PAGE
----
‘Daisy Picken’. It sounded to me like a circus stage name, and conjured up images of an energetic teenage girl with pigtails, like a long-lost cousin of Pippi Longstocking.
We have recently added volumes of prisoner files to the Tasmanian Names Index, and many of them have photographs. Some of them are quite comical – old lags suppressing smirks, stern mouths covered by generous moustaches, looks of surprise…or malice. So, when I looked up Daisy Picken, I was almost surprised to see despair and desperation, and the glistening of tears. Continue reading “Daisy Picken in the weeds: Prisoner records in the Tasmanian Names Index”
It operated for just five years, but the Tasmanian Film Corporation created many of Tasmania’s most iconic films.
40 years on, we remember this agency and their work.
Continue reading “Tasmanian Film Corporation: If it moves, we’ll shoot it”
Firsts are always exciting. We are justifiably proud that we own a copy of Henry Savery’s Hermit of Van Dieman’s Land – the first novel published in Australia.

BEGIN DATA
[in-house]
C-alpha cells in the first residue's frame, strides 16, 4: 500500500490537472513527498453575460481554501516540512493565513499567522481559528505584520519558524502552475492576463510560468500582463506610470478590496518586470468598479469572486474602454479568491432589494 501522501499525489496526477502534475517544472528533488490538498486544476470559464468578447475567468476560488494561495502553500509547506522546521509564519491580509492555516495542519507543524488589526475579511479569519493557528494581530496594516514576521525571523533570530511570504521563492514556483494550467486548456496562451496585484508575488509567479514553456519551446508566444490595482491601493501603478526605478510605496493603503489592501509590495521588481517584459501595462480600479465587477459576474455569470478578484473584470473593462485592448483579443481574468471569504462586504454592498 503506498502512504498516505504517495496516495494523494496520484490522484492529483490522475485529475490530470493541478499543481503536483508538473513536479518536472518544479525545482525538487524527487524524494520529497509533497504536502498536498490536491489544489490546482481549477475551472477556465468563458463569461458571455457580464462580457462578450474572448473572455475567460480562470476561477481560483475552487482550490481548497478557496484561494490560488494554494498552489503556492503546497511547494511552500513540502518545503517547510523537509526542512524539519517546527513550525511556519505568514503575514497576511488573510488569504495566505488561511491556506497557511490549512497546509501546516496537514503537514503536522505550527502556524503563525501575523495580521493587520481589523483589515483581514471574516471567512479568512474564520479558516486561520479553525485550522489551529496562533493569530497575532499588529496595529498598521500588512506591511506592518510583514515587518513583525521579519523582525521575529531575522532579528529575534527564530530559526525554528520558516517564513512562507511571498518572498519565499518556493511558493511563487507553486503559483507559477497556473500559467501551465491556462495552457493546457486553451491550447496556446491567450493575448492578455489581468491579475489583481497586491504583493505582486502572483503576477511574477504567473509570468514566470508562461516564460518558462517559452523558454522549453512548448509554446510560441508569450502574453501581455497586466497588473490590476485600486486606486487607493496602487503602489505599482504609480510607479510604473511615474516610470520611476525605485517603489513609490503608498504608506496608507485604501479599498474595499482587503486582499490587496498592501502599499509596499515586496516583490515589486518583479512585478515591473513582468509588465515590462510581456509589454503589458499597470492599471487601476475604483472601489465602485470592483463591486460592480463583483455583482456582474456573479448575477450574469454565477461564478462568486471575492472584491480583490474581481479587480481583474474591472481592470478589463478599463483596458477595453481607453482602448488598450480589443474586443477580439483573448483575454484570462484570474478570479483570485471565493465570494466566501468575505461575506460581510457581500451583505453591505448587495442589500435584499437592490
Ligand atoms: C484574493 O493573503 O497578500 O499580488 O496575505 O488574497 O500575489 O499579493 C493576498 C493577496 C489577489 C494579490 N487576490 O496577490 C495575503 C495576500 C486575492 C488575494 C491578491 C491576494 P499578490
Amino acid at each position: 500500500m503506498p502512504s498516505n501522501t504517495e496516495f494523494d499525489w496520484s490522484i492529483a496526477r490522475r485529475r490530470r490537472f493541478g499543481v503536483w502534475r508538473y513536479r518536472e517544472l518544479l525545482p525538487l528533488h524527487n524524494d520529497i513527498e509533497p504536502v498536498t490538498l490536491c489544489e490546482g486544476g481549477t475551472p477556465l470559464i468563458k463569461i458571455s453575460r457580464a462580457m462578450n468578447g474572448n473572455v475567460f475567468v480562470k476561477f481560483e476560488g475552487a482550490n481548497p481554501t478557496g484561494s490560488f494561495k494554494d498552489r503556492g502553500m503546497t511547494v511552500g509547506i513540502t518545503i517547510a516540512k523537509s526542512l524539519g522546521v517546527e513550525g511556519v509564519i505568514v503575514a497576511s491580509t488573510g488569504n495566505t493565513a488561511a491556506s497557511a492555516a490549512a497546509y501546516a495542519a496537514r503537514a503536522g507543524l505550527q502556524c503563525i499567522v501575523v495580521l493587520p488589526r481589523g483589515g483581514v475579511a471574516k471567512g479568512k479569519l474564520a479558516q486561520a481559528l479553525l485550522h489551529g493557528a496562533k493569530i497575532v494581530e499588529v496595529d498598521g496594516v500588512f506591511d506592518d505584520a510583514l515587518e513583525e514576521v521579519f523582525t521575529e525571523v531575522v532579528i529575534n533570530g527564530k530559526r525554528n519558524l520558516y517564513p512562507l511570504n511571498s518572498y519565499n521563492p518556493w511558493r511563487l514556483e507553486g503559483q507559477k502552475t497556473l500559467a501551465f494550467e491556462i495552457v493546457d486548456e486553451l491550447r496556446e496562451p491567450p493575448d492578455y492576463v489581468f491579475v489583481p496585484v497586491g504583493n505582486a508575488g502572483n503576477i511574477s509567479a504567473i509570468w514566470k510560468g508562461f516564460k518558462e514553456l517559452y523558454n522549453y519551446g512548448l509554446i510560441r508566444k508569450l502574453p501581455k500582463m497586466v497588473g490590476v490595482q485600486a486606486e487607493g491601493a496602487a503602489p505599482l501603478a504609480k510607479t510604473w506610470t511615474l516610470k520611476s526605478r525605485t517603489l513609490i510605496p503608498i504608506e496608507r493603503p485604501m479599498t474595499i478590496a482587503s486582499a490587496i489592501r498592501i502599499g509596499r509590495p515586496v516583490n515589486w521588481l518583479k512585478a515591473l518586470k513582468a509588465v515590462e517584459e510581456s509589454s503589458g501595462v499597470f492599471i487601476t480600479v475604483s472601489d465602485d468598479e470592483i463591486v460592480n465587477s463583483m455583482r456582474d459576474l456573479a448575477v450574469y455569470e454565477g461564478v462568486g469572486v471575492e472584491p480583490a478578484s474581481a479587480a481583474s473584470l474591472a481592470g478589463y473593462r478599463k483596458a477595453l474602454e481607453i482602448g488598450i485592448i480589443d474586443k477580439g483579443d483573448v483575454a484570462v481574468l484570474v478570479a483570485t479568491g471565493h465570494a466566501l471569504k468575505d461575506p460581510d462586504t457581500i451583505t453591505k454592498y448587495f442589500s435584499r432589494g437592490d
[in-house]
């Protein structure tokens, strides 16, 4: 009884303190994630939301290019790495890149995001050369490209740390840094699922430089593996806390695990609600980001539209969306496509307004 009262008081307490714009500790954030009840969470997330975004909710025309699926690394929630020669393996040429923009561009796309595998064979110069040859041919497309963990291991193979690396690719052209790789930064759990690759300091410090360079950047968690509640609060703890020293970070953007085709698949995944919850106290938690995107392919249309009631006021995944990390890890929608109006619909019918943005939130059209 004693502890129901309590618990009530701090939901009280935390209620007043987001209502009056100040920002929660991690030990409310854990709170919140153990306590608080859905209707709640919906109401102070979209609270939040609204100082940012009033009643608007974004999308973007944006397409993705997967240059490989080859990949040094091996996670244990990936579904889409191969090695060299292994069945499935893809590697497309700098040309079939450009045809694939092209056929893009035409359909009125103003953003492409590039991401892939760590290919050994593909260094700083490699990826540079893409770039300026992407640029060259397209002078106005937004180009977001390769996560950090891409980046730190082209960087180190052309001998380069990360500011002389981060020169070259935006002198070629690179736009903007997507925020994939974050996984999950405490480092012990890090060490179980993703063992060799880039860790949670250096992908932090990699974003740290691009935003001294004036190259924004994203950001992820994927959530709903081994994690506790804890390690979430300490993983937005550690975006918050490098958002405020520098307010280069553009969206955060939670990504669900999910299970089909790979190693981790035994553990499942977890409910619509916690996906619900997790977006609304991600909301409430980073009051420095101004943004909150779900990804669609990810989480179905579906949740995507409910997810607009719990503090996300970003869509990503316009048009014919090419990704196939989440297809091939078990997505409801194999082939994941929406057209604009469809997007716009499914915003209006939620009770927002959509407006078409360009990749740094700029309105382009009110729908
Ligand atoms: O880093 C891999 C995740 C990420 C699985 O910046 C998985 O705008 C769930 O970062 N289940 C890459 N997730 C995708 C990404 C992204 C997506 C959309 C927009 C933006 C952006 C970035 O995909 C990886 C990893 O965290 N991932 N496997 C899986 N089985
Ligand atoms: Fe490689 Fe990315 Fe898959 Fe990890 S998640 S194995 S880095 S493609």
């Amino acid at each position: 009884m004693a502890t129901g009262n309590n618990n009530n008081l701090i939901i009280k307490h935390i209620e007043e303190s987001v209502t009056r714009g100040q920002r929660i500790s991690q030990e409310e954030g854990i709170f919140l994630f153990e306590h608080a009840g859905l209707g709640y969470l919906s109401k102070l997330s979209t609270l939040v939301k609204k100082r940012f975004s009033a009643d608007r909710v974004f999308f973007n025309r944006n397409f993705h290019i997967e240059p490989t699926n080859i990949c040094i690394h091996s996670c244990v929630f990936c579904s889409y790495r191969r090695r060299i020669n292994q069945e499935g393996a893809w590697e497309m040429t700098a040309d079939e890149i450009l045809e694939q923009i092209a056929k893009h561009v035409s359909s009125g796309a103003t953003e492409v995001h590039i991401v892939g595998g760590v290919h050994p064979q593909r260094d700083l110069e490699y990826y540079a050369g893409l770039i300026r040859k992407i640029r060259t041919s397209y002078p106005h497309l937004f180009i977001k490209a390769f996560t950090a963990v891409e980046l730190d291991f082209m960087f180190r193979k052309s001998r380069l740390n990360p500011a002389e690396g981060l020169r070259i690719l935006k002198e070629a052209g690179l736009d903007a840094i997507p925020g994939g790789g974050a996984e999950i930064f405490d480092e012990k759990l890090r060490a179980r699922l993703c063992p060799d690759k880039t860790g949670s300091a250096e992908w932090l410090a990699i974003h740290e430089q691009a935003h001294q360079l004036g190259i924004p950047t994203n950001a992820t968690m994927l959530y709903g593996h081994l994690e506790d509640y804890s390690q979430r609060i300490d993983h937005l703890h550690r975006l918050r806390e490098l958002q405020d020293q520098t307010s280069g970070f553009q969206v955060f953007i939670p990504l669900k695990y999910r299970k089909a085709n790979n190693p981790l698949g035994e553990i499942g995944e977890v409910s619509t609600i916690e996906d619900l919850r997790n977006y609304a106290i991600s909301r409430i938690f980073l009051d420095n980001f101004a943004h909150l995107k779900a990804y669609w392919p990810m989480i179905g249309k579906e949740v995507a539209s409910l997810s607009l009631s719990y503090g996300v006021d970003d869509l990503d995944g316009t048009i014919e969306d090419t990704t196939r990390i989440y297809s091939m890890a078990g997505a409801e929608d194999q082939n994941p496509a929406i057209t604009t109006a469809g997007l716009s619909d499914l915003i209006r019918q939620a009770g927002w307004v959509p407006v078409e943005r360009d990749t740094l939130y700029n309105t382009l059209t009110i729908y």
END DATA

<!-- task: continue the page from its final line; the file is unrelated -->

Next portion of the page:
Recently we found that we also hold two other significant firsts – both in the same volume. First published in 1819, our first edition copy of the Memoirs of J H Vaux is not just a great read. It is officially Australia’s first autobiography and Australia’s first dictionary. Continue reading “Memoirs of James Hardy Vaux”
On the 250 year anniversary of John Glover’s birth we are delighted to share items from our collections.
Continue reading “John Glover 1767-1849”
Browse photographs, letters and diaries from some wilderness pioneers.
Continue reading “Explore Tasmania’s wilderness”
It was one of Australia’s worst disasters. In just a few hours on Tuesday afternoon, 7 February, 1967, 64 people lost their lives and 900 were injured. Around 1,400 buildings were destroyed – homes, factories, schools, churches, halls. People lost family, their livelihoods, homes, friends, pets and possessions. Thousands of animals were killed.
50 years on, we invite you to reflect on the chaos of the disaster, its aftermath, and the beginnings of recovery, through the records of the Tasmanian Archive and Heritage Office.
Continue reading “The Fire of ’67”